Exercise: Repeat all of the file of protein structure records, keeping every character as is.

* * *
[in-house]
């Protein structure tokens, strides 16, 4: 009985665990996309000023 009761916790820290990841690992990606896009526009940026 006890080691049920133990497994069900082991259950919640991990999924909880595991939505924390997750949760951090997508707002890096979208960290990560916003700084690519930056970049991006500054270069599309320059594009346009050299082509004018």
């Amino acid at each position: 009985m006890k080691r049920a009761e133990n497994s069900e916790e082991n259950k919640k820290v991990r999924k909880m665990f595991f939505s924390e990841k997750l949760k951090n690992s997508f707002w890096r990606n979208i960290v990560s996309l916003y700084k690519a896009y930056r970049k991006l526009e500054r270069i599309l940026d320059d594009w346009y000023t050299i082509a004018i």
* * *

[in-house]
């Protein structure tokens, strides 16, 4: 009985665990996309000023 009761916790820290990841690992990606896009526009940026 006890080691049920133990497994069900082991259950919640991990999924909880595991939505924390997750949760951090997508707002890096979208960290990560916003700084690519930056970049991006500054270069599309320059594009346009050299082509004018």
């Amino acid at each position: 009985m006890k080691r049920a009761e133990n497994s069900e916790e082991n259950k919640k820290v991990r999924k909880m665990f595991f939505s924390e990841k997750l949760k951090n690992s997508f707002w890096r990606n979208i960290v990560s996309l916003y700084k690519a896009y930056r970049k991006l526009e500054r270069i599309l940026d320059d594009w346009y000023t050299i082509a004018i």